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Creating distinctive outdoor environments by blending the elements of architecture with the beauty of nature
Updated: 22 min 35 sec ago
Perennials for old fashioned gardens
In Northfield, we do a lot of landscaping around older homes. I remember when I was younger, my Mom and Dad would take me to Grandma’s house. I’ll never forget how much I enjoyed looking at all the all the flowers in her garden. (A sign of things to come?). Grandma Smith would use a lot of them for flower arranging. Grandpa was a pastor, and she would make arrangements for the church alter every Sunday.
Other than a few shrubs around the front porch, I can’t recall seeing many houses “formally” landscaped back then. But almost everyone had a flower or vegetable garden of some sort. Anyway, I like to incorporate some of the more old-fashioned varieties of perennials in my landscape plans. With the tremendous rise in popularity of perennials, a lot of new varieties are finding their way to the market, which makes the truly old fashioned perennials harder to find. I think too many of the older homes are over-landscaped, like they tried too hard too make it look “contemporary”. To my way of thinking, it takes away from the uniqueness of the older home by covering up some of its best features.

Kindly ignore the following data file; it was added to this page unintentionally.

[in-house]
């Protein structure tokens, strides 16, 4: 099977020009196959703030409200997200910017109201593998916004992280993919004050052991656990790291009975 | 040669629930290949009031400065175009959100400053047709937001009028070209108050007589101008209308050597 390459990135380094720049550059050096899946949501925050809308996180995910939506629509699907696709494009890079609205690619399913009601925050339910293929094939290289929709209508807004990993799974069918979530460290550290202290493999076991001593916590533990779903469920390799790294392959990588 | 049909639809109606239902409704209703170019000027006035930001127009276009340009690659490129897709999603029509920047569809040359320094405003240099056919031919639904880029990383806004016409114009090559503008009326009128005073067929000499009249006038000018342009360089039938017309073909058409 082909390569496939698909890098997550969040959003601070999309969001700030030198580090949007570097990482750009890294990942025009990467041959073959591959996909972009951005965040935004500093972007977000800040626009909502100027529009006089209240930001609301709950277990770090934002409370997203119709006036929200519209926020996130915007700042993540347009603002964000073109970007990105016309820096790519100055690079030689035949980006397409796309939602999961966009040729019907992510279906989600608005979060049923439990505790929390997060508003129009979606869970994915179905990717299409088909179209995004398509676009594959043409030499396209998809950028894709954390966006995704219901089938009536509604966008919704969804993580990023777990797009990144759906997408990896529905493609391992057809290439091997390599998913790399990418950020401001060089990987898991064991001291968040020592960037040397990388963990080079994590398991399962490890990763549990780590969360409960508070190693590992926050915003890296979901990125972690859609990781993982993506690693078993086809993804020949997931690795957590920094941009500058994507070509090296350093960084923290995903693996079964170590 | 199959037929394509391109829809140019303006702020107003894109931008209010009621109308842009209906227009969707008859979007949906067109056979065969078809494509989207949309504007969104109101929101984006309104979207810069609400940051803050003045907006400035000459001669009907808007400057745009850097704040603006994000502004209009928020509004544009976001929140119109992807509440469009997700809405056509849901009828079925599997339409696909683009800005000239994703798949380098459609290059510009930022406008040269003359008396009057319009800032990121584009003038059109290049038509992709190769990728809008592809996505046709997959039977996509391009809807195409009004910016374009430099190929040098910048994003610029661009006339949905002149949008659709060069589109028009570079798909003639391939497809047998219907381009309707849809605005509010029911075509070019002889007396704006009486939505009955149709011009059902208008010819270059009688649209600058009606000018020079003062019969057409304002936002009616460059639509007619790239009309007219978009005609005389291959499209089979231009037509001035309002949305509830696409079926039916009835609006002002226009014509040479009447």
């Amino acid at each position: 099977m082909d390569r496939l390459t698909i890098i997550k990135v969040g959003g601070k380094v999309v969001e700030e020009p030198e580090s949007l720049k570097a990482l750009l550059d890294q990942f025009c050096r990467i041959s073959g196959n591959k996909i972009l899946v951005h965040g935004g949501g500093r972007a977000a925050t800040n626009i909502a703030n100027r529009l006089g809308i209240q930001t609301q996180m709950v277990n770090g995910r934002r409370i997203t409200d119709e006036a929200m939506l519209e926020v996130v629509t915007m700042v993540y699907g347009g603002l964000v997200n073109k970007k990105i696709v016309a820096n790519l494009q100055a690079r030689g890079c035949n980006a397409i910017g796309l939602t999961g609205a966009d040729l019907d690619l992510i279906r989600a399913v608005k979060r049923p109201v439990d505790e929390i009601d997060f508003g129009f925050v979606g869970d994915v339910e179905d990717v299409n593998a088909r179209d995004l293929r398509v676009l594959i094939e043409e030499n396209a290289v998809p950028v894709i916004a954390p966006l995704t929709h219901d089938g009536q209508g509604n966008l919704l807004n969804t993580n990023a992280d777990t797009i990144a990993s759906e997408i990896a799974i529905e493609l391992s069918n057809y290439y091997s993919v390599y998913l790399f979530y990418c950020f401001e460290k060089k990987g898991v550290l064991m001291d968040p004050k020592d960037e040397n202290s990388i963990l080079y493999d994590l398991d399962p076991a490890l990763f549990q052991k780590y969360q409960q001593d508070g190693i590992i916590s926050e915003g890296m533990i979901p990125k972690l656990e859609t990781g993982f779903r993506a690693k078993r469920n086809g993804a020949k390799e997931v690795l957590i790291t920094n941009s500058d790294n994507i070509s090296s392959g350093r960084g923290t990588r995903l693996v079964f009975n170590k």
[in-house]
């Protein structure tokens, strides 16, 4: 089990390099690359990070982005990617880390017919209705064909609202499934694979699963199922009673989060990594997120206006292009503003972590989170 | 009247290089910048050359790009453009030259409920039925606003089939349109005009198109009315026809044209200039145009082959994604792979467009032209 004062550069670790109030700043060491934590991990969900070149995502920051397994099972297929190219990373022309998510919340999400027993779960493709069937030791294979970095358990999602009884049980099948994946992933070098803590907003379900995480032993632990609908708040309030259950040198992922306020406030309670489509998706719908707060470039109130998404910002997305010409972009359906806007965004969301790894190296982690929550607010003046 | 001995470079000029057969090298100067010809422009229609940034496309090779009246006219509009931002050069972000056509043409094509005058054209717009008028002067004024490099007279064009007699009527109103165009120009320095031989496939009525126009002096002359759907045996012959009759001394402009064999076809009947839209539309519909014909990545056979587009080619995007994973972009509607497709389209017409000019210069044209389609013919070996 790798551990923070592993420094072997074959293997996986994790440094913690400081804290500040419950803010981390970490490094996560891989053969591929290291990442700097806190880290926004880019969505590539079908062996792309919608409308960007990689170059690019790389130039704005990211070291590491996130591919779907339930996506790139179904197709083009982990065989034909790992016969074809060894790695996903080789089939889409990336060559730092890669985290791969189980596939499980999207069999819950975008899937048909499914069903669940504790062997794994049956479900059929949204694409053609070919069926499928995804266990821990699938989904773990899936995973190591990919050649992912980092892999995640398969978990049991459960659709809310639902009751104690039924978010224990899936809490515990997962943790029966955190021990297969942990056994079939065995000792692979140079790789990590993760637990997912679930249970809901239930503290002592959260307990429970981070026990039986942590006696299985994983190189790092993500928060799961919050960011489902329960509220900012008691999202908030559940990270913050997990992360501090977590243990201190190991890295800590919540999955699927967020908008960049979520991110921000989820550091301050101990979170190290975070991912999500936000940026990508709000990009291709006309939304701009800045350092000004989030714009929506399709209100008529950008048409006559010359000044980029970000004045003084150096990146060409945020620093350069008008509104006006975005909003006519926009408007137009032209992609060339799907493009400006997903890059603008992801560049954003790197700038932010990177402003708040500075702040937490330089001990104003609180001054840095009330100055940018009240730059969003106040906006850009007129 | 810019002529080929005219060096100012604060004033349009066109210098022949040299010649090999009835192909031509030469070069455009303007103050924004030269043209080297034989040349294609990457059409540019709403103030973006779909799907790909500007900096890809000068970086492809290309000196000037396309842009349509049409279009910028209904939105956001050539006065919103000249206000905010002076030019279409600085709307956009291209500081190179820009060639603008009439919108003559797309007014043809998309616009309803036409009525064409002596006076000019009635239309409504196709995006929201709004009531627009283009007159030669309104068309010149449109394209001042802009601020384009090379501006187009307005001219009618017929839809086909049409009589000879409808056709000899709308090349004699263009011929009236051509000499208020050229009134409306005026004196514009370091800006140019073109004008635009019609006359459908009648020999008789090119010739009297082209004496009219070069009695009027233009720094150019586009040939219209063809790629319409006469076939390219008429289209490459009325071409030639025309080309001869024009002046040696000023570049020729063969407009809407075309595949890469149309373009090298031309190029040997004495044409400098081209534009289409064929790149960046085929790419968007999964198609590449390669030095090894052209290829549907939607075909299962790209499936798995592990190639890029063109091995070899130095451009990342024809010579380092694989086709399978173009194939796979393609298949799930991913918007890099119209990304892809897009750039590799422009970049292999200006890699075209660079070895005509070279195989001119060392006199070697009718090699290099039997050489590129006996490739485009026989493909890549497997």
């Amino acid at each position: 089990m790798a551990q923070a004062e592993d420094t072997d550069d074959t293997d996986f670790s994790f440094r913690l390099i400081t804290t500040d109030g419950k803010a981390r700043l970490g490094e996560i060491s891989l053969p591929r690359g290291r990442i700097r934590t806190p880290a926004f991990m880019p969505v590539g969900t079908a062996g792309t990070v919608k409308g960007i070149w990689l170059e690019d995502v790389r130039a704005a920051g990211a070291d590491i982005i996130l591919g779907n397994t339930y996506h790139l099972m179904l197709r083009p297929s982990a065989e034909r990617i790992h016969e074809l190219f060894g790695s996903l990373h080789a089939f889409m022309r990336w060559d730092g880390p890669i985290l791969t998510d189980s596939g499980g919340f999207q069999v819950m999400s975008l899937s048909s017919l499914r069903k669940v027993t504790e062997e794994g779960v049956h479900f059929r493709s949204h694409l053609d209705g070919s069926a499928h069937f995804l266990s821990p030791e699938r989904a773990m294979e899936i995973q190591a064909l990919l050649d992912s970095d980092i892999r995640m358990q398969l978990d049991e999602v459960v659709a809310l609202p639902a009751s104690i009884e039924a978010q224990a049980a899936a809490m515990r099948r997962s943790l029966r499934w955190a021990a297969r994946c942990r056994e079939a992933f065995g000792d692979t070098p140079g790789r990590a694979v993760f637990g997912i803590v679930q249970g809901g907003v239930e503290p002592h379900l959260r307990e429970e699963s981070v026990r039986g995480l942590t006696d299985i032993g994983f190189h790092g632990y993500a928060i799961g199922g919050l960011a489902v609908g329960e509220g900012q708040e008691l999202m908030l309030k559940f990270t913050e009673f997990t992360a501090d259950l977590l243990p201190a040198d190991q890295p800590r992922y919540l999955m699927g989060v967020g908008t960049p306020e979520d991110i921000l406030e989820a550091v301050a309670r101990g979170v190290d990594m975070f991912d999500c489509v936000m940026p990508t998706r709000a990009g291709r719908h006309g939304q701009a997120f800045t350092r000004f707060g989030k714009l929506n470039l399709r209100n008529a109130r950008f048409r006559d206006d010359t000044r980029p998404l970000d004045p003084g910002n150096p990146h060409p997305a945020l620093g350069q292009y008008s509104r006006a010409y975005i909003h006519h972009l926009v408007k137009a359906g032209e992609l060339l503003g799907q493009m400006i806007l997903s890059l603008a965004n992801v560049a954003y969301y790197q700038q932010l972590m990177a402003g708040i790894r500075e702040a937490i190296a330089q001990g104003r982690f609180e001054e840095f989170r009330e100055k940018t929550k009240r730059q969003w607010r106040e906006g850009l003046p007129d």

Of course there are the old standbys of peonies, hollyhocks, and lily-of-the-valley, but take a look at the list below. Hopefully, you will find a few that would suite your Grandma’s fancy.
Beebalm (Monarda), Aster Bellflower (Campanula), Bleeding-heart (Dicentra), Blue Bells (Mertensia), Daylily (Hemerocallis), Delphinium, Forget-me-nots (Myosotis,) Hollyhock (Althaea), Foloves (Digitalis), Gas Plant (Dictamnus), Jack-in-the-Pulpit (Arisaema), Lily-of-the-Valley (Convallaria), Lupines, (Lupinus), Monkshood (Aconitum), Pansies (Viola), Phlox (creeping and standard garden variety), Ostrich fern, Sedum (Both groundcover and var. ‘Autumn Joy’), Peony (Paeonia), Primrose (Primula), Tiger Lily (Lilium).